The Fall-Davis Report advocated for the construction of two projects: Hoover Dam and an “All-American” Canal, and I think these two projects help us understand why the 1928 map and the Fall-Davis map were drawn the way they were. First, Imperial Valley irrigators and BuRec engineers wanted Hoover Dam (then called Boulder Dam) for flood control to protect irrigation in the delta region. The floods of 1905-1907 that tore out an Imperial Valley headgate and created the Salton Sea were a not too distant memory for Imperial Valley residents and Bureau engineers—and Davis and others in BuRec wanted to do everything in their power to prevent that from happening again. From this, I can see why they would have drawn the Basin to include the Salton Sink since the river could, conceivably, change course and flood the Imperial Valley again at any moment, thus destroying the booming agricultural industry there. Drawing the Salton Sink into the map made clear the threat of the river doing this again.
Second—and more to the point—I believe these maps include Mexico because the U.S. was worried about Mexico taking water out of the Alamo Canal on its way to the Imperial Valley. The geography of the eastern side of the Imperial Valley along the western bank of the Colorado was such that it was difficult to construct a canal due to a sea of sand dunes with a tendency to drift, so the original Imperial irrigators negotiated with Mexico to bring water to the Imperial Valley via the Alamo Cana. The Alamo took water out of the Colorado in Mexico, diverted it south of those pesky sand dunes, and then delivered the water to Imperial irrigators across the California line. Those irrigators worried that Mexican irrigators would try and steal “their” water on its way to their crops—and therefore advocated for an “All-American” Canal that would eliminate the need to bring water through Mexico (For more on this, see “Chapter 2: Imperial Joins the Crusade” in Norris Hundley’s Water and the West).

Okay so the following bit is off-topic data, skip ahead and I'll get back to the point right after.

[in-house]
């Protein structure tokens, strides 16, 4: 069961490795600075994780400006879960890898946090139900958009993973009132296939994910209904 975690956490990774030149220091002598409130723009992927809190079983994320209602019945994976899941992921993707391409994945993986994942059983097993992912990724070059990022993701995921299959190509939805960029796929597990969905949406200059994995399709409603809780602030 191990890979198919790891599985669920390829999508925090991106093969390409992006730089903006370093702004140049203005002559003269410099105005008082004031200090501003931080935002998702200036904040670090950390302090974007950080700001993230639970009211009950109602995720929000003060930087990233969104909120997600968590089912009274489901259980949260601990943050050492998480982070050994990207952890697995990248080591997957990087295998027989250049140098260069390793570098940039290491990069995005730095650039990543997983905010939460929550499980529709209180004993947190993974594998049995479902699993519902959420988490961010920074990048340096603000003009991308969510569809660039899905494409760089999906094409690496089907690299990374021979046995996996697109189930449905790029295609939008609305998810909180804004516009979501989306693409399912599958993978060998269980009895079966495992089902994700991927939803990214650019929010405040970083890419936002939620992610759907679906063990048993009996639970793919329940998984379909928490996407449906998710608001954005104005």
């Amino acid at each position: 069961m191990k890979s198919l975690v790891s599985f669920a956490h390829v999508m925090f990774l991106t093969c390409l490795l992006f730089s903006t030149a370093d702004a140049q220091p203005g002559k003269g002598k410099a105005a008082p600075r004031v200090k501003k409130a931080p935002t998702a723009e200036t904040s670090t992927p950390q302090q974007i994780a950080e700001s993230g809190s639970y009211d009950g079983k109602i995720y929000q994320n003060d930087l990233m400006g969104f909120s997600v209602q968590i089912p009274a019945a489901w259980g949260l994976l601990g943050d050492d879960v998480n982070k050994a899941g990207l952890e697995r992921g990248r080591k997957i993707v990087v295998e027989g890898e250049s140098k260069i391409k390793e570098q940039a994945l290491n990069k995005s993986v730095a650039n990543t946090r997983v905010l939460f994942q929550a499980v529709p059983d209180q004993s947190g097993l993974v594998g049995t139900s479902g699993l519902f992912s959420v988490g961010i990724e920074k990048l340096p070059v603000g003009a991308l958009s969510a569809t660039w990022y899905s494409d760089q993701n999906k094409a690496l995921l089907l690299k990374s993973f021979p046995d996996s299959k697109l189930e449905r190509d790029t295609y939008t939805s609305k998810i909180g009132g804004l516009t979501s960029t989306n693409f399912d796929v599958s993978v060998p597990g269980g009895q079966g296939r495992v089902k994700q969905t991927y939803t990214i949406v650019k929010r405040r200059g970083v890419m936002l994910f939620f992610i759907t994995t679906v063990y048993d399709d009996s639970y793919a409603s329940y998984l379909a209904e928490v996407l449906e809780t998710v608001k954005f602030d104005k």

The 1928 map as well as the Fall-Davis map (to a lesser extent) included Mexico and its irrigated and potentially irrigated acreage in order to make the argument for the All-American Canal. Those making the maps—including BuRec bureaucrats and engineers and Imperial irrigators—wanted to scare legislators into thinking that Mexico could develop tens of thousands of acres of land with water “stolen” from the Alamo Canal. The Fall-Davis Report says as much: “The Imperial irrigation district contains more than 100,000 acres of irrigable land not yet irrigated and the same valley in Mexico can increase over 40,000 acres, and is in a physical position to take the necessary water from the Imperial [Alamo] Canal before it reaches the California line” (p. 6).
The BuRec didn’t include Mexico in its 1928 map out of the goodness of their heart or out of an allegiance to hydrologic accuracy, but because they wanted to shut down agriculture in the Mexican delta. What can seem like a cartographic anomaly—the inclusion of a portion of the Basin not seen until the twenty-first century popping up in an early-twentieth-century map—reveals the map makers’ motives, how the U.S. valued water, and the status of the nation’s diplomatic relationship with Mexico in that moment. These hidden histories uncover the Colorado’s past and help us understand more clearly the current dynamics at play in the Colorado Basin today.
– Sara Porterfield